June 22 2023 GM
Glitter Meetup is the weekly town hall of the Internet Freedom community at the IF Square on the TCU Mattermost, at 9am EDT / 1pm UTC. Do you need an invite? Learn how to get one here.
- Date: Thursday, June 22
- Time: 9am EDT / 1pm UTC
- Who: Oscar Maldonado and Derly Sánchez
- Moderator: Ursula
- Where: On TCU Mattermost "IF Square" Channel.
- Don't have an account to the TCU Mattermost? you can request one following the directions here.
The Labor Reform and gig economy in Colombia - advances and pendings
We will talk about the Colombian Government's labor reform sent to the Congress in March 2023, specifically the section related to platforms workers' rights. The delivery workers were heard during the bill elaboration, but the platform companies have already presented other proposals criticizing the Government’s one. We will learn about Fair Work Colombia policy brief about this Reform's aspect - some articles in the proposal offer clearer and more transparent terms and conditions, but the bill focuses on a very specific type of platform or digital work, the food delivery, and it misses an opportunity to protect the diversity of the digital work and their workers.
- Oscar Maldonado is the Fair Work Colombia's principal investigator and associate professor at the Universidad del Rosario.
- Derly Sánchez is associate researcher at Fair Work Colombia and Universidad del Rosario.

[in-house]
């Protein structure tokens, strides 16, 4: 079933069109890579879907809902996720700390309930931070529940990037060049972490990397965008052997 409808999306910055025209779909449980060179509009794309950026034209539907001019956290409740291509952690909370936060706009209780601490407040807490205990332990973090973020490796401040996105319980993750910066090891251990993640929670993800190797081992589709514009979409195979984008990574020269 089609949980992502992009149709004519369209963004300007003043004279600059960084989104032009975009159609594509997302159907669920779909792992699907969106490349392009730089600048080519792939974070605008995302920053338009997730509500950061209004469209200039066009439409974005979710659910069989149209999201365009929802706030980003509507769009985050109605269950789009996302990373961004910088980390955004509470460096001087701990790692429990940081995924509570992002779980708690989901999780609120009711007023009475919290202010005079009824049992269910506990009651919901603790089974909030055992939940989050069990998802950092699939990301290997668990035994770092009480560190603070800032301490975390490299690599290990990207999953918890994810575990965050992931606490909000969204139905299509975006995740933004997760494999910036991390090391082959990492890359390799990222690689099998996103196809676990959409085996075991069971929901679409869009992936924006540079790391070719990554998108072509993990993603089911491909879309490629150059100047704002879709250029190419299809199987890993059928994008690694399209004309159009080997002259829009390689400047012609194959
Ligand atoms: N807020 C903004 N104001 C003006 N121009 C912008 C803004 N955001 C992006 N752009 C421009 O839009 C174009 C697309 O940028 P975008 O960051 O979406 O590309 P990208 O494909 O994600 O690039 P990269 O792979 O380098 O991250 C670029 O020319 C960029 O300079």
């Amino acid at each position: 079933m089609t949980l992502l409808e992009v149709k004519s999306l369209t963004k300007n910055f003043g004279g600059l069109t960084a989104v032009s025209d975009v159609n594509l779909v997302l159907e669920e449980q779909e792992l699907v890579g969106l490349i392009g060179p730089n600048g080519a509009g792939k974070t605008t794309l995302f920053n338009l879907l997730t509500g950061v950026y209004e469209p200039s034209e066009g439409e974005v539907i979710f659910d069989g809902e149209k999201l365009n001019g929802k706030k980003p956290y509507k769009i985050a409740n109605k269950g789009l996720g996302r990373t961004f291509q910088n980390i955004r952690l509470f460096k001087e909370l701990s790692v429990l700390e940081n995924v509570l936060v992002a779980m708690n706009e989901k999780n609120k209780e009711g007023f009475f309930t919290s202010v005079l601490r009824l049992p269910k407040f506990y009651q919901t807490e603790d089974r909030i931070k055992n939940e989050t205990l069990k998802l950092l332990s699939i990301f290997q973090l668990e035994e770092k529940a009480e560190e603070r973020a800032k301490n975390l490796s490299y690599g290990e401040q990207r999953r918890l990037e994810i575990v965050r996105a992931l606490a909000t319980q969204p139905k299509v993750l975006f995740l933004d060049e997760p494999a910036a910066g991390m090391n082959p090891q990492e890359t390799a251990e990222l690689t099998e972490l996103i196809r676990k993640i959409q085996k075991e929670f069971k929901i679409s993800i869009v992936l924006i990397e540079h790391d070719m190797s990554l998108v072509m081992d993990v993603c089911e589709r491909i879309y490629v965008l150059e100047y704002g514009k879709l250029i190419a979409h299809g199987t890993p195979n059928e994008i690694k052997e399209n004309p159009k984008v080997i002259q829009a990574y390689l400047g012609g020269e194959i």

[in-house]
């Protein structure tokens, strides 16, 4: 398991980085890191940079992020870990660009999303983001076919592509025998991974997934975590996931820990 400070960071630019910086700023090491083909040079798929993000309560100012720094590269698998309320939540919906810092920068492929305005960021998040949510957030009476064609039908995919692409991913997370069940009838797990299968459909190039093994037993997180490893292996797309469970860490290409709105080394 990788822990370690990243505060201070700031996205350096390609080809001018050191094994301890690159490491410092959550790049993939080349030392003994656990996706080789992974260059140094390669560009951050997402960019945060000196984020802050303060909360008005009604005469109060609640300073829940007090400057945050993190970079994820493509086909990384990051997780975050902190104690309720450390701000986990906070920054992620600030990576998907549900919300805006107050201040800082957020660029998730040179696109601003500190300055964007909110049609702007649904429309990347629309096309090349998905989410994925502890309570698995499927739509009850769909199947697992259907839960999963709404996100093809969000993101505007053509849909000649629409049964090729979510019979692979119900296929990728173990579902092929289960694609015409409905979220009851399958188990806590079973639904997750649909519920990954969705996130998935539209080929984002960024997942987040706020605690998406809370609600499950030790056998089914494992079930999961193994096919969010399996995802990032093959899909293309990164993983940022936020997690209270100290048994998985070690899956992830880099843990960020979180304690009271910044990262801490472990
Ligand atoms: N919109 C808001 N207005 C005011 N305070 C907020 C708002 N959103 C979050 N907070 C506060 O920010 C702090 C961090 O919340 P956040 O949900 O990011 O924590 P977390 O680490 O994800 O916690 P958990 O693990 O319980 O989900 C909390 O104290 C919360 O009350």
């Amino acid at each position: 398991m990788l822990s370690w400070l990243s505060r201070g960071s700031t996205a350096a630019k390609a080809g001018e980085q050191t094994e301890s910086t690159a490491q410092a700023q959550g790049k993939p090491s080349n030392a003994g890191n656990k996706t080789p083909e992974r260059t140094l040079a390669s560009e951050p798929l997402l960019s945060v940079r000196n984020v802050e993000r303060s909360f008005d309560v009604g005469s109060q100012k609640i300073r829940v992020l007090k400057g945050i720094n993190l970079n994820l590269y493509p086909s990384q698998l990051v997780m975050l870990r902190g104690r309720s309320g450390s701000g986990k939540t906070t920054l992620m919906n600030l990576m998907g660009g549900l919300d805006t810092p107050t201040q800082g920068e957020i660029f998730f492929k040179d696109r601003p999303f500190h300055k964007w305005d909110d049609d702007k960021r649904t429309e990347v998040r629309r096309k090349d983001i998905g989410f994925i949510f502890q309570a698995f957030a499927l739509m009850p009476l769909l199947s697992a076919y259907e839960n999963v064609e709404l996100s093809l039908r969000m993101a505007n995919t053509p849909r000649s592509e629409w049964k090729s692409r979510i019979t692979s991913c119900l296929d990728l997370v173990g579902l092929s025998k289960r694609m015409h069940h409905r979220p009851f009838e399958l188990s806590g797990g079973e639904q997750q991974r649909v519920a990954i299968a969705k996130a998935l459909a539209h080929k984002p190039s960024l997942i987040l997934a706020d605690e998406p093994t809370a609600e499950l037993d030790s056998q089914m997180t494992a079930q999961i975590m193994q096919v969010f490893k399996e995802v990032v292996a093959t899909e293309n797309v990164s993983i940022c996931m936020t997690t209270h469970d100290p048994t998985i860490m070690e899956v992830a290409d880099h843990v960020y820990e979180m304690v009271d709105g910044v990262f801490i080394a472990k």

Could you introduce yourself to the folks who are arriving in the chat room? How would you describe Fairwork Colombia and your roles in the initiative?
Deryl: My name is Derly Sanchez, Principal Investigator for Fairwork Colombia. I'm a teaching and research associate at the program of Sociology of the Universidad del Rosario. I like to think and study about sustainability and social standards in agrifood production, working conditions of gig workers, as my research areas are the infections between technology, work and organization. I've been recently working tracing the conditions of gig workers in Colombia and have analyzed the value chain of food delivery platforms in Bogotá, Colombia.
Oscar: I am Oscar Javier Maldonado Castañeda, Researcher in the Digital and Inventive Methods Laboratory (DiSoR-LAB) at the Universidad del Rosario and in the project Fairwork Colombia.
Could you describe how the gig economy and the digital labor rights are developing in Colombia?
- Oscar says: The Colombian platform economy is embedded in the complexities of a middle-income country. It is dependent on exports, and highly concentrated in non-renewable commodities such as oil, which makes it vulnerable to external shocks. The country also has one of the highest degrees of income inequality and labor market informality in Latin America. Colombian history has been marked by weak institutions, evidenced in persistently high unemployment, informality, and lack of job opportunities. A considerable share of the population works in the informal sector, and lacks basic social protection and employment rights. Colombia’s informality rate is high, at over 60% of total employment. Moreover, unemployment remains high. According to the National Administrative Department of Statistics (DANE), in January 2023 the unemployment rate reached 13.7%.